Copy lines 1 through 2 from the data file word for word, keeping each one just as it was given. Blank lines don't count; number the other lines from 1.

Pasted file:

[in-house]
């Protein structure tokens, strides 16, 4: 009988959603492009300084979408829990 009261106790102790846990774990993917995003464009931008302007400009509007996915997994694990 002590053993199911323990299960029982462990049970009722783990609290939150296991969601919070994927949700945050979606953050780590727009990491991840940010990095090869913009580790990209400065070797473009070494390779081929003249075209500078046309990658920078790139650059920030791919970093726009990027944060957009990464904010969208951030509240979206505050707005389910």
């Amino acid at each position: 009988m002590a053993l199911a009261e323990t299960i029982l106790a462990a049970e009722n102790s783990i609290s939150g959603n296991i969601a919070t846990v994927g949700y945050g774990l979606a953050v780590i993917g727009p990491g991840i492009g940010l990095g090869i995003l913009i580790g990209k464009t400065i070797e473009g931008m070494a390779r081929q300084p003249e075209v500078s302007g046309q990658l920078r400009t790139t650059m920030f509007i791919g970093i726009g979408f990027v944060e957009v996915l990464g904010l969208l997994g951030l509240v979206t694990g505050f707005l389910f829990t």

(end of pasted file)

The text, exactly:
[in-house]
């Protein structure tokens, strides 16, 4: 009988959603492009300084979408829990 009261106790102790846990774990993917995003464009931008302007400009509007996915997994694990 002590053993199911323990299960029982462990049970009722783990609290939150296991969601919070994927949700945050979606953050780590727009990491991840940010990095090869913009580790990209400065070797473009070494390779081929003249075209500078046309990658920078790139650059920030791919970093726009990027944060957009990464904010969208951030509240979206505050707005389910």